Making the case for ongoing telehealth: the flu is contagious

Minneapolis Star Tribune reports…

Visiting a doctor’s office after a patient with flu-like illness appears to be a risk for getting sick, according to University of Minnesota research that could have implications for infection control and the use of online visits for primary care.

Researchers from the U, Harvard University and athenahealth, reviewed electronic medical records for 6,709 U.S. primary care clinics in 2016 and 2017 and found that people who visited their clinics the same day after patients with flu-like illnesses were more likely to return within two weeks with their own respiratory ailments.

The risk is only slight, as the rate of post-visit illnesses was 2.9 per 1,000 in people who visited clinics the same day after flu patients, compared with 2.2 per 1,000 in patients who visited clinics before flu patients. However, lead author Hannah Neprash said the nearly 32% difference in the rates was significant and provided some of the first documented evidence that clinics can be infection sources for patients — not just hospitals.

Seems like a good reason to promote continued telehealth, especially with folks with flu-like (or pandemic symptoms)…

Doctor visits in the study occurred well before the declaration in early 2020 of the COVID-19 pandemic, but Neprash said lessons learned in the pandemic could likely address the causes of infections in clinics. Mask-wearing in clinics could be one solution along with the continued use of telehealth services for basic primary care when appropriate.

“Maybe some of it should stick around even after we emerge from the pandemic,” Neprash said.

MN ranks 30th for broadband for students

Clayton Daily News reports

HeyTutor used the most recent data from the U.S. Census Bureau’s Household Pulse Survey, released on May 5, 2021, to rank the states according to which ones have the best internet access. The 50 states and Washington D.C. are ranked by the percentage of households that responded as “always” having internet availability for education purposes. Ties are broken by the percentage of households that responded as “usually” having internet availability for education purposes.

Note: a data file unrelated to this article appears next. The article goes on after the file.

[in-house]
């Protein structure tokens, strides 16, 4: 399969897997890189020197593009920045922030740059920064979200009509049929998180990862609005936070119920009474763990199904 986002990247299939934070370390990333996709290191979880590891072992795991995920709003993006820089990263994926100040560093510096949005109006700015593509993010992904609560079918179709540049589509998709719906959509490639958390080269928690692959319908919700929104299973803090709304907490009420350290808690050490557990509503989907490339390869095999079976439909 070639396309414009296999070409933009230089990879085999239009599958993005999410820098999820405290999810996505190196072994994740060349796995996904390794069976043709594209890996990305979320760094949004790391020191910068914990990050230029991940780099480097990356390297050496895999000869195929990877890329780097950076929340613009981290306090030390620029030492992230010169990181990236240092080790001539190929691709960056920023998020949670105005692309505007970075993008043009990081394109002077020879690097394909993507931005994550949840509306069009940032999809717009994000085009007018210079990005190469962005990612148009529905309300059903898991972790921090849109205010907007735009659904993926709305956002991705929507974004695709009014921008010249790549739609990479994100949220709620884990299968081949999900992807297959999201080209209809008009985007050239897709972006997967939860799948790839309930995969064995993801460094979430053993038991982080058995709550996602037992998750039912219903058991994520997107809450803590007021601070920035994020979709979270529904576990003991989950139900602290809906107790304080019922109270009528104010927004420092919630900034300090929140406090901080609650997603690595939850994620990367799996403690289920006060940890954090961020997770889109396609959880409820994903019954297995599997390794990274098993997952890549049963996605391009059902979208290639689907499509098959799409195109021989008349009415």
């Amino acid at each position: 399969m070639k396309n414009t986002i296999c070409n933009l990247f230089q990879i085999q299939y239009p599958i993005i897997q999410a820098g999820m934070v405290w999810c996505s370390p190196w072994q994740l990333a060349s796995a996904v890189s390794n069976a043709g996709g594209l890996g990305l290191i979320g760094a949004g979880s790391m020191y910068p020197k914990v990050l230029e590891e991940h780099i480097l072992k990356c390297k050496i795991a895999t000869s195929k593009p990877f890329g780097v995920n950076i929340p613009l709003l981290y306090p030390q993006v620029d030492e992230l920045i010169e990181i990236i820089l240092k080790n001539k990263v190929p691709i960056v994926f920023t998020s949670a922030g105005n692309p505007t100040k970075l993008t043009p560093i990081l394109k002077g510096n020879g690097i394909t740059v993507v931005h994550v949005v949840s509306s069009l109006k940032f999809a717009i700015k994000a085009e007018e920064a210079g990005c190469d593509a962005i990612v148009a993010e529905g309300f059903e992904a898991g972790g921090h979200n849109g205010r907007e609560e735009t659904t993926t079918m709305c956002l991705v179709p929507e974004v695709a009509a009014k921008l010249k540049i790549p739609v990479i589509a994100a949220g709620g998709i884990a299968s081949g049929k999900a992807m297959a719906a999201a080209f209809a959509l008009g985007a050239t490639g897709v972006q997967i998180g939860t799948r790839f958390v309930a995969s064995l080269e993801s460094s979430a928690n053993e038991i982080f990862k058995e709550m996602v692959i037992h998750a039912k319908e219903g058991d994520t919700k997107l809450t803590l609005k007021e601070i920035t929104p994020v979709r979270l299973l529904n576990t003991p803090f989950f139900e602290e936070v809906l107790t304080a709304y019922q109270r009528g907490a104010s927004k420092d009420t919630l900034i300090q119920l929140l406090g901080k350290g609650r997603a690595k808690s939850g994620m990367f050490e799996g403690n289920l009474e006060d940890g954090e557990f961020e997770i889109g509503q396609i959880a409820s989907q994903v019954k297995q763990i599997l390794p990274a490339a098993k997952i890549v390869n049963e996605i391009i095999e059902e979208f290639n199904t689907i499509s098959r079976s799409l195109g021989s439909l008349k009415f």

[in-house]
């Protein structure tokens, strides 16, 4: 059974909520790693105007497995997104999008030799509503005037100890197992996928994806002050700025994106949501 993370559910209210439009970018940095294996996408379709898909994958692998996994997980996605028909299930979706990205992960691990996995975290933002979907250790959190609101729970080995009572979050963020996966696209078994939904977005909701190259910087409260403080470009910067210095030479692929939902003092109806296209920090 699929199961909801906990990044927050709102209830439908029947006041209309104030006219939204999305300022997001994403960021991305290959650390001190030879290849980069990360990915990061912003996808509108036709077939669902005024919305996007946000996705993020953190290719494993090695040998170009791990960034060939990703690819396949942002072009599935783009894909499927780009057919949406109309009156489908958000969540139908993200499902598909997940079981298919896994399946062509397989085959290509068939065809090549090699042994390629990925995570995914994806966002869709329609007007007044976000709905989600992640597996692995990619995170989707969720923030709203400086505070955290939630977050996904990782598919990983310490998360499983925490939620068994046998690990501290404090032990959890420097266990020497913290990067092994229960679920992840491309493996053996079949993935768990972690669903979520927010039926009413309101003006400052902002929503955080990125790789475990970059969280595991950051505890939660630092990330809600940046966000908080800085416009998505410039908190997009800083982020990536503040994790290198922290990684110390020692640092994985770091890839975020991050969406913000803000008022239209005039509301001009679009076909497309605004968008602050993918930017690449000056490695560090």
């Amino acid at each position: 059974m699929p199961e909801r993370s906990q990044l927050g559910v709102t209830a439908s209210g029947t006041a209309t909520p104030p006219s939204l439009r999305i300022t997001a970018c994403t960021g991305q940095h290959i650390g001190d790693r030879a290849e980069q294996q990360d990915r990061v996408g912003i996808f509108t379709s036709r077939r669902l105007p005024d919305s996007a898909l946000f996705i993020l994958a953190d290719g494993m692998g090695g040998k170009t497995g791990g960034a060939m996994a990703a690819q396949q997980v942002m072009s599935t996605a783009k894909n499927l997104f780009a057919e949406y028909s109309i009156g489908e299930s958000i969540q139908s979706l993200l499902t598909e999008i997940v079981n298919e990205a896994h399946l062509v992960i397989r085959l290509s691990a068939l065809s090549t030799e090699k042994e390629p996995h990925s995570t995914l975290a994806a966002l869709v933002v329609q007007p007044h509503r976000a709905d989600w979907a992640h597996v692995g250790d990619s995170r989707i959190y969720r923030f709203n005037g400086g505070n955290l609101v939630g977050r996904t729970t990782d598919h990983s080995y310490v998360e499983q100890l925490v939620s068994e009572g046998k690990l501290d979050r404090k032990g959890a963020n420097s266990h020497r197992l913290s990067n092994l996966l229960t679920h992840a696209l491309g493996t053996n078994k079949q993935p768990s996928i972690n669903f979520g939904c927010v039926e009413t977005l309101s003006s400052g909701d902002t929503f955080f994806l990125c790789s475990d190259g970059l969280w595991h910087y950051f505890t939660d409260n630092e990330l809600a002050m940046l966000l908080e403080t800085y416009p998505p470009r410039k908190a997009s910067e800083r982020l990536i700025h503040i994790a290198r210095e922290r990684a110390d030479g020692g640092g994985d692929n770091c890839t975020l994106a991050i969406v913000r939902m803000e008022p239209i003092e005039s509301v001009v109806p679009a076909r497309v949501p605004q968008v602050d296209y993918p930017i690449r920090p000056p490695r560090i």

Each state also includes information on general computer availability in the household, as well as who pays for the internet and whether internet services are available in the home. Note that households that said they “rarely” or “never” have internet or computer availability were not included in this article, but they are part of the total percentage of households surveyed.

Minnesota ranked 30th; here are the reasons…

#30. Minnesota

– Internet availability for education purposes:

— Always: 79.6%; Usually: 17.4%; Sometimes: 0.1%

– Computer availability for education purposes:

— Always: 84.4%, Usually: 12.4%, Sometimes: 0.8%

– Who pays for education-related internet service:

— Household or family: 96.6%; Child’s school or school district: 0.3%; Another source: 0.6%; Internet services not available in home: 0.5%

About 3% of Minnesota’s students didn’t have internet access when schools went online in spring 2020. That number increases to 17% of families in rural communities around the state.

Word from Farmfest: “Broadband is crucial”

KEYC News reports on the first day of Farmfest…

Panelists also expressed the importance of broadband infrastructure, something Sen. Amy Klobuchar (D – Minnesota), who is participating in Farmfest virtually this year, is working for in the federal infrastructure package.

“It’s $65 billion and the money is to be used to get higher speed Internet and then to areas that have no Internet at all,” she said.

Broadband infrastructure is something farmers, like Perry Oftedahl, say is crucial.

“We need it out there in rural Minnesota. Farming has gotten to be so much precision agriculture, so there’s a lot of need for the iPads and cellphones the guidance systems are on. We need better connections out here,” he said.

OPPORTUNITY: Statewide Telecommuting Survey from UMN Extension

University of Minnesota is working on research related to telecommuting. Their work is important in helping us understand what we need and want in Minnesota to make best use of broadband. Help them help all of us by taking their survey…

“Have you wondered about Minnesota employers’ and workers’ experience of telecommuting before, during, and after the COVID-19 pandemic? The Minnesota Department of Transportation (MnDOT) is wondering the same, which is why MnDOT is partnering with the University of Minnesota Tourism Center on a research project to find out! And now, the project needs your help.

Make your and your organization’s experience count by completing the worker survey and the employer survey. Forward the survey links to your colleagues and friends, so their voices can be heard, too! All these contributions are vital to the project and much appreciated.